Here are some of the great reasons to Visit The Gambia
TheGambia is shaped like an outstretched finger, and theRiver Gambia runs from roughly its halfway point to the sea. See life unfurl along its banks by hopping on board a traditional-style river pirogue, motoring past oyster creeks and through mangroves. Watch the local fisherman or the oyster ladies in their dugout canoes, while pelicans and ospreys fly overhead.
An early morning river trip on a dugout canoe is worth getting up for: as the jungle around the water awakens, the birdlife sings an unforgettable serenade. The Gambia has long been popular with in-the-know birdwatchers, but you don’t have to be a hardened twitcher to appreciate its 550 species. A sunrise dawn chorus, accompanied by a knowledgeable guide, will open your eyes – and ears – to the country’s hidden natural beauty.
The Chimpanzee Rehabilitation Centre is Africa’s longest-running chimp project and is now home to more than 100 chimps. It is spread across three islands in the middle of the River Gambia, so you must reach it by boat.
The villages around the Ballabu Wildlife Conservation Area have been transformed into a living art project, as part of the Wide Open Walls project. The homes and buildings are covered with bright caricatures of local animals and figures – a kind of street art, Gambia style.
The Gambia’s history is closely linked with the slave trade. Visit the fishing village of Albreda, a former French outpost, where you’ll find the ruins of a fortified slaving station and a small museum dedicated to its history. Take a boat trip to Fort James Island – aka Kunta KintehIsland – to see the ruins of one of the British Empire’s key slave forts. It’s a moving experience.
On the south side of the river, Ndemban Homestay offers a glimpse of rural Gambian life – with dancing and singing, cooking lessons on an open campfire, and lessons in traditional batik tie-dying craft. Whether you’re helping to roast cashew nuts or chinwagging with the local leaders, this is an immersive way to experience Gambian culture.
Try your hand at fishing on one of the River Gambia’s tributaries. Tours include passage on a traditional boat, with tackle and bait provided.
A trip to Ida’s cooking school begins with a visit to the local market, where you’ll haggle for ingredients and learn about the country’s favourite flavours. In Ida’s home kitchen, this friendly Gambian chef – who has over 20 years in the hospitality industry – will show you how to rustle up a traditional dinner, while she tells you stories of her homeland.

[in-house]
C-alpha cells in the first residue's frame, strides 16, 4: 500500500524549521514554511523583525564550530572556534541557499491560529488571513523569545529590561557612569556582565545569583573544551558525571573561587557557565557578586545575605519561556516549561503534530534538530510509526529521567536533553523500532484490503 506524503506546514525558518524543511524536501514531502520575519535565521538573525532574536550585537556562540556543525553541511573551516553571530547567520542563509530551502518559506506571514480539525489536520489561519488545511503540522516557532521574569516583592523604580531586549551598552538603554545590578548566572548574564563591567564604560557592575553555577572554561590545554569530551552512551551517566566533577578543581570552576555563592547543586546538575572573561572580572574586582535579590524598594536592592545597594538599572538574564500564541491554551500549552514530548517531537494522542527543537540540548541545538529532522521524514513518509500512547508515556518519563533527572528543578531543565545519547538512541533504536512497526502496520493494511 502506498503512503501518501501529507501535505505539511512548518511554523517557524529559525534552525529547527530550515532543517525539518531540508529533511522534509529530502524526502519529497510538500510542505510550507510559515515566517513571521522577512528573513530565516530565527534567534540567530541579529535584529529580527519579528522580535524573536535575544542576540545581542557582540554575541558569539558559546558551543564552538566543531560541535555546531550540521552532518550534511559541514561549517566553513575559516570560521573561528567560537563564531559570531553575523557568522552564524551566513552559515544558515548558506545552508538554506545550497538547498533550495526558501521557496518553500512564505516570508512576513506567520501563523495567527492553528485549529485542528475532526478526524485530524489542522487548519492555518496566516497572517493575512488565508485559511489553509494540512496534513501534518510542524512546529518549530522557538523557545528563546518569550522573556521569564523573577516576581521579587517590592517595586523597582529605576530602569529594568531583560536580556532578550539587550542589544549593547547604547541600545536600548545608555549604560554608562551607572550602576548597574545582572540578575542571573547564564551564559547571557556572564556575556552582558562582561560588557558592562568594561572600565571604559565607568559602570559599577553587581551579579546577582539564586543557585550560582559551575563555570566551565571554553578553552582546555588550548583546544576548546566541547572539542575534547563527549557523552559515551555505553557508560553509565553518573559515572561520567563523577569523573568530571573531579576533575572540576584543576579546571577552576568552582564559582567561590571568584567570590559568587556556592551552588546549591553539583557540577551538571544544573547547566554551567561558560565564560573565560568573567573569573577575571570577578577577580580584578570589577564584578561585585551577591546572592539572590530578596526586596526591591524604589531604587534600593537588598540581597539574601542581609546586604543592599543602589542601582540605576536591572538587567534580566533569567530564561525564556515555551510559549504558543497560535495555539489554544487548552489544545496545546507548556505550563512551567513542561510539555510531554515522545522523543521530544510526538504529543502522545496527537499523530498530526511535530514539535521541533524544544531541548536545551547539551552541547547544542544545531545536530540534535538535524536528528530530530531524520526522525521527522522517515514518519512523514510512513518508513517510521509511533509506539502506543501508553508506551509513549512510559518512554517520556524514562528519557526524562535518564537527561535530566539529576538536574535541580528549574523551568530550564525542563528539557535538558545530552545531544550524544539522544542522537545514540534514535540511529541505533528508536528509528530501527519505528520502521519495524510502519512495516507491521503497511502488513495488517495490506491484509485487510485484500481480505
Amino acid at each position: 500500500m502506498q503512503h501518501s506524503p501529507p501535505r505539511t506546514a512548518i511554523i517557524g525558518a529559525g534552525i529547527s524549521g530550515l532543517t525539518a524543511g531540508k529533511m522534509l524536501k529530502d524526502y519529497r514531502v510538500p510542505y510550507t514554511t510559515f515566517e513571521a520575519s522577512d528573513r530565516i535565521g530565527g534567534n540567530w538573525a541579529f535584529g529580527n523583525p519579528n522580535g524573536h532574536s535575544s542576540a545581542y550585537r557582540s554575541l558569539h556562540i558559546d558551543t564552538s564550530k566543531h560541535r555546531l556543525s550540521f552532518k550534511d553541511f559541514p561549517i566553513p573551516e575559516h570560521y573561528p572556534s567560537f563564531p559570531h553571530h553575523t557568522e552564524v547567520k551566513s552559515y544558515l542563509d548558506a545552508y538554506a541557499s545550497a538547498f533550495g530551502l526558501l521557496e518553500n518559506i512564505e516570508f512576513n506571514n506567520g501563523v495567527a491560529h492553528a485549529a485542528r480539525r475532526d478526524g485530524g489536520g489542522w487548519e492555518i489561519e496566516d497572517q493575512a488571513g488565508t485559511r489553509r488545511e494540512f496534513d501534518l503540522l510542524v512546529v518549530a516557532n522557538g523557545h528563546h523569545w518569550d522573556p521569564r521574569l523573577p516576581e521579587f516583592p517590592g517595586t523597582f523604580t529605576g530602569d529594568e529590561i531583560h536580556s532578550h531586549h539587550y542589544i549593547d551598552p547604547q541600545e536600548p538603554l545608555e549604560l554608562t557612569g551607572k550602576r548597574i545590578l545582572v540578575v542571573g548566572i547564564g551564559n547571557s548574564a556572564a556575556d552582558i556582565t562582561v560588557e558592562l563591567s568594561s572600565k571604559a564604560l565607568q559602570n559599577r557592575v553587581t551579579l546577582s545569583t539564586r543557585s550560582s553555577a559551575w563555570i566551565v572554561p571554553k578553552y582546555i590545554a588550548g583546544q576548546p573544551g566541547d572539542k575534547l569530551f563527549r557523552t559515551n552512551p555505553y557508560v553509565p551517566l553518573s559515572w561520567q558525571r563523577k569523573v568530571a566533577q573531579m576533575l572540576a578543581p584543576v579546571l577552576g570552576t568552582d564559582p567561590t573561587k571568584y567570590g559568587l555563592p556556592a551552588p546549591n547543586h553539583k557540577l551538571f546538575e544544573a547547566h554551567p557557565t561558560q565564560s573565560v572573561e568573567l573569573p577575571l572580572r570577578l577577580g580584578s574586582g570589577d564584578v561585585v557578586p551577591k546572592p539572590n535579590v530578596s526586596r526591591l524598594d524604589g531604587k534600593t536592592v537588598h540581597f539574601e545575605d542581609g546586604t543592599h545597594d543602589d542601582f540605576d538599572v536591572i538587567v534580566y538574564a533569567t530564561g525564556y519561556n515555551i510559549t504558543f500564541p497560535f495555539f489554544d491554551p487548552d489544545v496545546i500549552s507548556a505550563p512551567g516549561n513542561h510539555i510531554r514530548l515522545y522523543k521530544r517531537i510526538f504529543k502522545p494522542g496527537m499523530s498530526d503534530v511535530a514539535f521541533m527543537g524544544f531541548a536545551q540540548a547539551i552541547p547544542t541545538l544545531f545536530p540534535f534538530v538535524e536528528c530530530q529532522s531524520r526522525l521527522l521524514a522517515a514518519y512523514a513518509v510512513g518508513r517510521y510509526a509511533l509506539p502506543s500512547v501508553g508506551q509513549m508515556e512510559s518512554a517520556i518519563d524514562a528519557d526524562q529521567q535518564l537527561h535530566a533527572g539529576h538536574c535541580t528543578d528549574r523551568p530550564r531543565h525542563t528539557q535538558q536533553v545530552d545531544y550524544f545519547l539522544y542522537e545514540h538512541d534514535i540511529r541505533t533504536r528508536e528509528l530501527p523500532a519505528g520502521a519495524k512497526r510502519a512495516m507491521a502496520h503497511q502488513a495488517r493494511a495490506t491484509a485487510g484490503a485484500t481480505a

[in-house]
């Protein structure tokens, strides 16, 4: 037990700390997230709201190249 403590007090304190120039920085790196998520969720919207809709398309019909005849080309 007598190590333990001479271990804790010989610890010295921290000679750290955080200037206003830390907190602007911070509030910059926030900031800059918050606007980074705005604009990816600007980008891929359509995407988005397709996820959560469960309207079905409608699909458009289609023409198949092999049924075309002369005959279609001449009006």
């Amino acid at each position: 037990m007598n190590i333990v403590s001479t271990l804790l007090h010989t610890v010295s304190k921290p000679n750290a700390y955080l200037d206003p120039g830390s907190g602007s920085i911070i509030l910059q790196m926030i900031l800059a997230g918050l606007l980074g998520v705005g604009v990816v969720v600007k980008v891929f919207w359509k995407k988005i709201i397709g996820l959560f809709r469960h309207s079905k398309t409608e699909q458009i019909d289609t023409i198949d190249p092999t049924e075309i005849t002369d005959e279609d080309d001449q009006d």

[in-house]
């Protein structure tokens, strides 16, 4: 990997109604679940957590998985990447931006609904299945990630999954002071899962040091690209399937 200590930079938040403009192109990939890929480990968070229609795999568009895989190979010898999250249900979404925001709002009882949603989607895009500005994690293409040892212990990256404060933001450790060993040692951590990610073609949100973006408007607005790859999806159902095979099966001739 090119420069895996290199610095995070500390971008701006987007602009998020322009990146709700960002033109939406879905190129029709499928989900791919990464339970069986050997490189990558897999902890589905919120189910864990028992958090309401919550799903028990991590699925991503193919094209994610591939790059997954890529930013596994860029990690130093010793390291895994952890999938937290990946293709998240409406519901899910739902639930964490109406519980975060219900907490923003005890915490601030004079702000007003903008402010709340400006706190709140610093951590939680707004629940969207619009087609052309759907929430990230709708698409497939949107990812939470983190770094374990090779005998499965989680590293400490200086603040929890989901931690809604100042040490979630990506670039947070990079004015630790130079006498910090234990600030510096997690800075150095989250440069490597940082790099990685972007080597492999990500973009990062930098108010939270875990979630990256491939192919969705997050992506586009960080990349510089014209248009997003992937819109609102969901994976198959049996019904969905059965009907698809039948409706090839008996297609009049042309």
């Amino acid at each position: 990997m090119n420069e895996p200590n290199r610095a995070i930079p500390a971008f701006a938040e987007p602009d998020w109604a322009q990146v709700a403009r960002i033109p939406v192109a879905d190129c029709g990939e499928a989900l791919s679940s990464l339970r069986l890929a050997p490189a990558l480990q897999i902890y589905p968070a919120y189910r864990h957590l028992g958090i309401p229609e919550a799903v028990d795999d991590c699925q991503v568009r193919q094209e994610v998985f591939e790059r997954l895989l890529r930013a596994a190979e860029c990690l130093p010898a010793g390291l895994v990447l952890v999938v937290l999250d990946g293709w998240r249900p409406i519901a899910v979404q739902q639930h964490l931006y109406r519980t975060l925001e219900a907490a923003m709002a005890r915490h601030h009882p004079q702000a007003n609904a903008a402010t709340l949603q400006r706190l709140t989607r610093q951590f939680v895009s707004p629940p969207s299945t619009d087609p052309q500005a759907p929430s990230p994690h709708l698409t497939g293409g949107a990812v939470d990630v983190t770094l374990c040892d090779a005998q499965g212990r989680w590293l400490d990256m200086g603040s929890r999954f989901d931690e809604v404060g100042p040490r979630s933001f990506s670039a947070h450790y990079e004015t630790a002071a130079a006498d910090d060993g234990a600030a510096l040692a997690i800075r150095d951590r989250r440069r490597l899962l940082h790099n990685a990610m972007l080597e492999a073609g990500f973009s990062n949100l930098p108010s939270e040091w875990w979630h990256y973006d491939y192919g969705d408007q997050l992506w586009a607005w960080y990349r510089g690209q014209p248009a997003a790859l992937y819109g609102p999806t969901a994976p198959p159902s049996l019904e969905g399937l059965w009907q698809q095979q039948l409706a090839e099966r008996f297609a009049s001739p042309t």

Venture beyond the touristy sands around Banjul – there are plenty of idyllic (and crowd-free) stretches to explore along Gambia’s coast. Head south of the country’s main resort area to discover the likes of Brufut, with its brightly-painted fishing boats, and Ghana Town, home to a bunch of Ghanaian kipper smokers. Monkeys run wild in the forests that flank the beaches.
Gambians love a spot of wrestling – the sport can be traced back to the 13th century, when tribes would battle for supremacy. Today, wrestling is The Gambia’s national sport, and matches are a frenzied affair: accompanied by drumming and whistling, and all the theatrics you’d expect from a WWF fight. Visitors are welcome; your hotel or tour company can help you organise a trip to a match.
The Gambia’s second favourite sport is football – whether played on a dusty local pitch or inside Bakau’s Independence Stadium.
A 30-minute drive from Banjul, you’ll find Bijilo Forest – a modest-sized nature reserve that’s home to red colobus and vervet monkeys. There are well-marked trails of varying lengths. Abuko Nature Reserve – with its magnificent forest and over 300 resident bird species – is easily explored on foot too. Keep an eye out for red-bellied paradise fly catchers, kingfishers and hammerkops.
The forests and mangroves of Makasutu are a haven for The Gambia’s wildlife – and adventurous travellers. This has been a privately-owned protected area for over a decade. You can spot mongoose and baboons on the nature trail that runs through the park, haggle for locally-made crafts in the market, and tuck into local peanut stew and jollof rice in the restaurant.
courtesy of telegraph.co.uk find the original link here
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